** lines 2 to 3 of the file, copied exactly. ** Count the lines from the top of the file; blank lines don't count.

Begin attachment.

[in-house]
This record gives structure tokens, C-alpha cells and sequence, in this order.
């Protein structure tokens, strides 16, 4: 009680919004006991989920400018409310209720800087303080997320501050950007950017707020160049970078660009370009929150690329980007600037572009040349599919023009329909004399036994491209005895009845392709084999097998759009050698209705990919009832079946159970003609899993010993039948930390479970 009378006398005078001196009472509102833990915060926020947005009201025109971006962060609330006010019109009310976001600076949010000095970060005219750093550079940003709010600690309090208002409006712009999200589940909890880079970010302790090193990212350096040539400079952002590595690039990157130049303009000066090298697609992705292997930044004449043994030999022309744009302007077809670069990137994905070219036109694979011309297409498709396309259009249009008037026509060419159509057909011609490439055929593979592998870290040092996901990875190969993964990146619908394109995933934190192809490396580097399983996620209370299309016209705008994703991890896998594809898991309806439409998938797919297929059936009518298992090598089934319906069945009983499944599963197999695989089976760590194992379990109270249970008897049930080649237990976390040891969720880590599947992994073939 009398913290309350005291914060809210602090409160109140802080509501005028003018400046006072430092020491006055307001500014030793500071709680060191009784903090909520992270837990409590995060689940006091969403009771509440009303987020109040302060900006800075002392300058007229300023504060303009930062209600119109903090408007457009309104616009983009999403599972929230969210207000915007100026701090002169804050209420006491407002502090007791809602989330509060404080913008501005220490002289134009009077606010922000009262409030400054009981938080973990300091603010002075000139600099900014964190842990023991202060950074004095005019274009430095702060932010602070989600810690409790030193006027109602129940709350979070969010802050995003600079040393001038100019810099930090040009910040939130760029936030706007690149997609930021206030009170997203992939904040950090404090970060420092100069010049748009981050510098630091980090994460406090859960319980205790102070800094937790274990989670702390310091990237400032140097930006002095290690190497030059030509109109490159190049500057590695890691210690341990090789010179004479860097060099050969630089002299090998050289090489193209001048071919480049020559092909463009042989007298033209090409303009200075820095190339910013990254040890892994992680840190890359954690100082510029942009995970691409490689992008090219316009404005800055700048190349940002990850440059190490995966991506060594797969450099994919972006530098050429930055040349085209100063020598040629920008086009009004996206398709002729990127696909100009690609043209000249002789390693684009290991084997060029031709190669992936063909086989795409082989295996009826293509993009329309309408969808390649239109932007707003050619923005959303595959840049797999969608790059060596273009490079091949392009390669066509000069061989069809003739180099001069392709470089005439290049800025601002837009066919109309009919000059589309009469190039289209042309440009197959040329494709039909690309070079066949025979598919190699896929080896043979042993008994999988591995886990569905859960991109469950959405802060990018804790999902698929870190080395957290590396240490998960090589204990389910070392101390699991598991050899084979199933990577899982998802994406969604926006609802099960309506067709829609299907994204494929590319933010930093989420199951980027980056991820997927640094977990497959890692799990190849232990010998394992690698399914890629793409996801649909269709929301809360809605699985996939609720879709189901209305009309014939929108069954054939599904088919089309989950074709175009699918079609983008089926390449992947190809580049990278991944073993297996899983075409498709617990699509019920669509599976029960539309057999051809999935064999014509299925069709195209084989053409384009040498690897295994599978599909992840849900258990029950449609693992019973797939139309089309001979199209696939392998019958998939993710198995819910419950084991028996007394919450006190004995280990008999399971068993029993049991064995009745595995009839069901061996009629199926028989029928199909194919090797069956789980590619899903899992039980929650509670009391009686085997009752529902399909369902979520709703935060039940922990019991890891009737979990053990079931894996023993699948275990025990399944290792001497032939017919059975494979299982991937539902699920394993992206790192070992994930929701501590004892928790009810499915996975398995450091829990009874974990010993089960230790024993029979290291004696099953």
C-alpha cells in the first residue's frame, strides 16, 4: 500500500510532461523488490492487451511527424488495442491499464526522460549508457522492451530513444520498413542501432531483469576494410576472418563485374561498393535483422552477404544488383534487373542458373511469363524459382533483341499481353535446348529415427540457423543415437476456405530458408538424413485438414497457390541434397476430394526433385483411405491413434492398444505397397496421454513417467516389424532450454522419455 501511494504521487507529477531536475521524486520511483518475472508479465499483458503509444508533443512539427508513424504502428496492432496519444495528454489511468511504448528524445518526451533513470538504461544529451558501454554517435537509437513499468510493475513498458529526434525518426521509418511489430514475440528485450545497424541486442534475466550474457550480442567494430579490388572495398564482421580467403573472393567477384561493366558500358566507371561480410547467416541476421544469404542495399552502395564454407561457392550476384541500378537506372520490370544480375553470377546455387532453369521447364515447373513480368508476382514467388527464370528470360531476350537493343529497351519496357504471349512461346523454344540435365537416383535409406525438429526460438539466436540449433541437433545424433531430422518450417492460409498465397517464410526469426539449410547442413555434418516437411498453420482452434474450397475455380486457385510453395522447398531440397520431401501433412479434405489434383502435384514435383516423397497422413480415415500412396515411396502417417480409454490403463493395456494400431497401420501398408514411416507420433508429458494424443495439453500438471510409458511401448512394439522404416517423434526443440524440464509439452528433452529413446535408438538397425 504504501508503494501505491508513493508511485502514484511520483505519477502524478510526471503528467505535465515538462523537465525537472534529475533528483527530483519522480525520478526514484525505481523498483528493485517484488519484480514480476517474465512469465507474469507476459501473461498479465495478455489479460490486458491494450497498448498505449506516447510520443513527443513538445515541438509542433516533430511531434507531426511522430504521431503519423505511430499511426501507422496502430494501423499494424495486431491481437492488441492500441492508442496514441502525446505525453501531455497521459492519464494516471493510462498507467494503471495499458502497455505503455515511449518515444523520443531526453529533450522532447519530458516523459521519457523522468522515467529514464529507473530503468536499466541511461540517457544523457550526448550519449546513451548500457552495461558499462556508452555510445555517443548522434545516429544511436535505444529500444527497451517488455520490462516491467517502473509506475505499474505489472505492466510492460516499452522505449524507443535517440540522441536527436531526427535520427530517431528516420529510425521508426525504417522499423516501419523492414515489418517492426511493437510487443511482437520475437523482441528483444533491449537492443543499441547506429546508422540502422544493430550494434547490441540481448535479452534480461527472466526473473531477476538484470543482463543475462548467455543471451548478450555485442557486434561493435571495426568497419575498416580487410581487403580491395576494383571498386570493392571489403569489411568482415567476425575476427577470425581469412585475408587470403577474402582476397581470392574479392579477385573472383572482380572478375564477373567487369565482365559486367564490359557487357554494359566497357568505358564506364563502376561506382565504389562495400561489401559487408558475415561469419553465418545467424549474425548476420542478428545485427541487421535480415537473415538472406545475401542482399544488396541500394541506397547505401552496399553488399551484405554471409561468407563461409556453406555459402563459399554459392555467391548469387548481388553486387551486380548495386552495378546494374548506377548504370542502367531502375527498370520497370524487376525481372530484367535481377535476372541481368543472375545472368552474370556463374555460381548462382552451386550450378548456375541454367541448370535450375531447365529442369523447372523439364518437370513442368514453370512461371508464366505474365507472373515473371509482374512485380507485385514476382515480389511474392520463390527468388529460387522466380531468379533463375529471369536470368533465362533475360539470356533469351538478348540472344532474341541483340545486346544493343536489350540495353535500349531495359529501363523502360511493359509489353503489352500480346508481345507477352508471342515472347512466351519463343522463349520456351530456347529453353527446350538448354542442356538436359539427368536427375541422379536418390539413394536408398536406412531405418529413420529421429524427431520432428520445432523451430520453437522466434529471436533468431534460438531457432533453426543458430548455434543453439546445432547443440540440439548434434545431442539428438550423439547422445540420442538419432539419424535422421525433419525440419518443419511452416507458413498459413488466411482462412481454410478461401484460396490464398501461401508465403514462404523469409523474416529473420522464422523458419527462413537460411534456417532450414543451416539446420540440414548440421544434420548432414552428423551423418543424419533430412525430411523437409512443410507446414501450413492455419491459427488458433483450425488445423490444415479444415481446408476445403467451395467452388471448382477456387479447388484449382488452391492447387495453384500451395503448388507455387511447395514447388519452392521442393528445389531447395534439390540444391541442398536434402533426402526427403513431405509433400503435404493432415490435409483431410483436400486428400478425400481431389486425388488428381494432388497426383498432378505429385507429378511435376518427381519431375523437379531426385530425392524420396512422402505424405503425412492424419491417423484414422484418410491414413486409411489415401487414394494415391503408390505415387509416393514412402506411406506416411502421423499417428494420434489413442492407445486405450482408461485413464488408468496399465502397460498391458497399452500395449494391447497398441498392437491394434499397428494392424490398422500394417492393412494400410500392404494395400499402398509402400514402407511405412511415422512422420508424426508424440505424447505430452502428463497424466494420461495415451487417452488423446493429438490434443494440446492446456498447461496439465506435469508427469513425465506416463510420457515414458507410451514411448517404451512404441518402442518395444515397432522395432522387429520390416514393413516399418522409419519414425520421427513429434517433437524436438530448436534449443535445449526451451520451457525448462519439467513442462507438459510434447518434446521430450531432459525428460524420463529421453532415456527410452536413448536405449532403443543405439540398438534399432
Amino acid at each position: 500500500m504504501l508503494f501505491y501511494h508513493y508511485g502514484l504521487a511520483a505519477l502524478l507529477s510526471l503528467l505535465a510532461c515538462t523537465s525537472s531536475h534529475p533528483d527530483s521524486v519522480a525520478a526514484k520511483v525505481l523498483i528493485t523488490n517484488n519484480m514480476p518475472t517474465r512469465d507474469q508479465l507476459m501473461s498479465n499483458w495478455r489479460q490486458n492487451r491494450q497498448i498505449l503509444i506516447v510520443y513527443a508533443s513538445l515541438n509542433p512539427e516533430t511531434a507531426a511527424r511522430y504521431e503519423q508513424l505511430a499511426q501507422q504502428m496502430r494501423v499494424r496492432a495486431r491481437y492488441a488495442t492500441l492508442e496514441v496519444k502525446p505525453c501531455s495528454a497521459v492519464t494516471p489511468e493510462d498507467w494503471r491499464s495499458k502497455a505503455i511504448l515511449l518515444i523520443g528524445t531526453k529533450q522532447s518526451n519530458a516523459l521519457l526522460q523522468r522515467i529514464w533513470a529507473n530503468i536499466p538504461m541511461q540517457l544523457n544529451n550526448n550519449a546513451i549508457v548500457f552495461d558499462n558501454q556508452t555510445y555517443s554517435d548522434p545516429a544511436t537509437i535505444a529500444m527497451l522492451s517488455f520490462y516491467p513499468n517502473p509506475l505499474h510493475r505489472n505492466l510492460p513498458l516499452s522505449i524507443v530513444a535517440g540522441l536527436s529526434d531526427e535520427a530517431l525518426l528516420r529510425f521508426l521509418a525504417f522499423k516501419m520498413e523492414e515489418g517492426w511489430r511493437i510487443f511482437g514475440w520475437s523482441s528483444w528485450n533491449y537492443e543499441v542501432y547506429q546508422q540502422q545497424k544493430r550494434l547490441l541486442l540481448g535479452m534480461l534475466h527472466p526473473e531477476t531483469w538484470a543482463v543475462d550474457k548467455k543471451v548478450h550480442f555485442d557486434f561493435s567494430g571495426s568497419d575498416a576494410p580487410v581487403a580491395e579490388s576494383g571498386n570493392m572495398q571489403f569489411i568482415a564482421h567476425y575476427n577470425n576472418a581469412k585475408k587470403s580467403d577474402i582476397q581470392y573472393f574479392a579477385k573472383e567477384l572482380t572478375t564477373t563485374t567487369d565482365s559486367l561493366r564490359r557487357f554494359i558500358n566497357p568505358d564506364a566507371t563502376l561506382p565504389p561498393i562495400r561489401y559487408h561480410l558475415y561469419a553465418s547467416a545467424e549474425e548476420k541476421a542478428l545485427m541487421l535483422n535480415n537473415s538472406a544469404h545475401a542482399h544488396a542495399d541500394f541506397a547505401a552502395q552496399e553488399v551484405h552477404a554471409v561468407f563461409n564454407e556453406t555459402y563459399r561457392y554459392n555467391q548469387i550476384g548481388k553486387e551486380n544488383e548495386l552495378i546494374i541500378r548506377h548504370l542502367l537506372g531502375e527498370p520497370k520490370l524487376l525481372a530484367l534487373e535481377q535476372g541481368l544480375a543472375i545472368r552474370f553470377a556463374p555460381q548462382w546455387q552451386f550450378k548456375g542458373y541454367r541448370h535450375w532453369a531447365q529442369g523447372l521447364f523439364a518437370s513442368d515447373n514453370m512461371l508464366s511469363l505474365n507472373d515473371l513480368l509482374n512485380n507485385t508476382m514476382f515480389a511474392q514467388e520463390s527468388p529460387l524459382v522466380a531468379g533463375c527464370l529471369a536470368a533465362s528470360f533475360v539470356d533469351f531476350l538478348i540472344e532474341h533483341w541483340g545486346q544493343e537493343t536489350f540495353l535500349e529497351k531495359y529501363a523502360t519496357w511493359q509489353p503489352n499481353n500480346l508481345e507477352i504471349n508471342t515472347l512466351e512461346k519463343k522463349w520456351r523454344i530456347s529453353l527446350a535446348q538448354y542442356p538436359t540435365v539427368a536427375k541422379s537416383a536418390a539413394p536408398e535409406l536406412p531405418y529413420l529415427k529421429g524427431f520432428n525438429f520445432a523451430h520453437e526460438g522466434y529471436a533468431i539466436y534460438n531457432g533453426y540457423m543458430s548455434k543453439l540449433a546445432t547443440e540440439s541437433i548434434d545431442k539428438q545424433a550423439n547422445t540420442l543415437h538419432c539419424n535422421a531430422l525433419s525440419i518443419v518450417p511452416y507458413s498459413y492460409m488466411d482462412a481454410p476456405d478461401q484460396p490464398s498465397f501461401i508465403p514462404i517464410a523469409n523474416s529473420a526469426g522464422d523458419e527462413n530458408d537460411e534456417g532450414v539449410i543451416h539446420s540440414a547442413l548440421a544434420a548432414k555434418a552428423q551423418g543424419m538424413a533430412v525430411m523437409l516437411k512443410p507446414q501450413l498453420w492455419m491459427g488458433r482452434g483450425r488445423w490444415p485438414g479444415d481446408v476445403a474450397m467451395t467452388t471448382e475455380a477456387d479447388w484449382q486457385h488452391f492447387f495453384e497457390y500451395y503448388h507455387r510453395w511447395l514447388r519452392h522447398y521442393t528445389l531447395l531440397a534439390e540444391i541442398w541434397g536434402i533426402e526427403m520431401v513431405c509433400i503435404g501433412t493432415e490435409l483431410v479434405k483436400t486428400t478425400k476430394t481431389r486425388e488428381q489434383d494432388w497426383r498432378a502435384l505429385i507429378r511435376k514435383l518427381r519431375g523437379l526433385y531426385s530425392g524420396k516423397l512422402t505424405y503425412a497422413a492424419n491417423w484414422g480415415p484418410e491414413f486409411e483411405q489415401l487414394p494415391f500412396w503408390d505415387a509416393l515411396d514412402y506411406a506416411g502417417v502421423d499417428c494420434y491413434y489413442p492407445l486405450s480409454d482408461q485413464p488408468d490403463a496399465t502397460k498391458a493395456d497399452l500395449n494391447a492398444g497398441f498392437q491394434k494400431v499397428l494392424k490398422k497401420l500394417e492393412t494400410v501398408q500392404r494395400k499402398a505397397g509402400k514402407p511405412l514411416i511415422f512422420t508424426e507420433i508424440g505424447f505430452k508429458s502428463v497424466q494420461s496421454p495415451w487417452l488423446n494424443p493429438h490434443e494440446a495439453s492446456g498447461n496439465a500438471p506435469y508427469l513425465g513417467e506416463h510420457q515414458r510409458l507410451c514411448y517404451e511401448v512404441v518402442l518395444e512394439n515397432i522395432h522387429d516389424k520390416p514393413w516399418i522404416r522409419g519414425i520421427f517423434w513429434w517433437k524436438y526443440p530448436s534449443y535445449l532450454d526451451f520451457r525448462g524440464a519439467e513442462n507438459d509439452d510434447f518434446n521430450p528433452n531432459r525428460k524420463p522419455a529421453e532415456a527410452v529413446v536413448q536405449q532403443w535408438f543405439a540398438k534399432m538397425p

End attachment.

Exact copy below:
This record gives structure tokens, C-alpha cells and sequence, in this order.
């Protein structure tokens, strides 16, 4: 009680919004006991989920400018409310209720800087303080997320501050950007950017707020160049970078660009370009929150690329980007600037572009040349599919023009329909004399036994491209005895009845392709084999097998759009050698209705990919009832079946159970003609899993010993039948930390479970 009378006398005078001196009472509102833990915060926020947005009201025109971006962060609330006010019109009310976001600076949010000095970060005219750093550079940003709010600690309090208002409006712009999200589940909890880079970010302790090193990212350096040539400079952002590595690039990157130049303009000066090298697609992705292997930044004449043994030999022309744009302007077809670069990137994905070219036109694979011309297409498709396309259009249009008037026509060419159509057909011609490439055929593979592998870290040092996901990875190969993964990146619908394109995933934190192809490396580097399983996620209370299309016209705008994703991890896998594809898991309806439409998938797919297929059936009518298992090598089934319906069945009983499944599963197999695989089976760590194992379990109270249970008897049930080649237990976390040891969720880590599947992994073939 009398913290309350005291914060809210602090409160109140802080509501005028003018400046006072430092020491006055307001500014030793500071709680060191009784903090909520992270837990409590995060689940006091969403009771509440009303987020109040302060900006800075002392300058007229300023504060303009930062209600119109903090408007457009309104616009983009999403599972929230969210207000915007100026701090002169804050209420006491407002502090007791809602989330509060404080913008501005220490002289134009009077606010922000009262409030400054009981938080973990300091603010002075000139600099900014964190842990023991202060950074004095005019274009430095702060932010602070989600810690409790030193006027109602129940709350979070969010802050995003600079040393001038100019810099930090040009910040939130760029936030706007690149997609930021206030009170997203992939904040950090404090970060420092100069010049748009981050510098630091980090994460406090859960319980205790102070800094937790274990989670702390310091990237400032140097930006002095290690190497030059030509109109490159190049500057590695890691210690341990090789010179004479860097060099050969630089002299090998050289090489193209001048071919480049020559092909463009042989007298033209090409303009200075820095190339910013990254040890892994992680840190890359954690100082510029942009995970691409490689992008090219316009404005800055700048190349940002990850440059190490995966991506060594797969450099994919972006530098050429930055040349085209100063020598040629920008086009009004996206398709002729990127696909100009690609043209000249002789390693684009290991084997060029031709190669992936063909086989795409082989295996009826293509993009329309309408969808390649239109932007707003050619923005959303595959840049797999969608790059060596273009490079091949392009390669066509000069061989069809003739180099001069392709470089005439290049800025601002837009066919109309009919000059589309009469190039289209042309440009197959040329494709039909690309070079066949025979598919190699896929080896043979042993008994999988591995886990569905859960991109469950959405802060990018804790999902698929870190080395957290590396240490998960090589204990389910070392101390699991598991050899084979199933990577899982998802994406969604926006609802099960309506067709829609299907994204494929590319933010930093989420199951980027980056991820997927640094977990497959890692799990190849232990010998394992690698399914890629793409996801649909269709929301809360809605699985996939609720879709189901209305009309014939929108069954054939599904088919089309989950074709175009699918079609983008089926390449992947190809580049990278991944073993297996899983075409498709617990699509019920669509599976029960539309057999051809999935064999014509299925069709195209084989053409384009040498690897295994599978599909992840849900258990029950449609693992019973797939139309089309001979199209696939392998019958998939993710198995819910419950084991028996007394919450006190004995280990008999399971068993029993049991064995009745595995009839069901061996009629199926028989029928199909194919090797069956789980590619899903899992039980929650509670009391009686085997009752529902399909369902979520709703935060039940922990019991890891009737979990053990079931894996023993699948275990025990399944290792001497032939017919059975494979299982991937539902699920394993992206790192070992994930929701501590004892928790009810499915996975398995450091829990009874974990010993089960230790024993029979290291004696099953």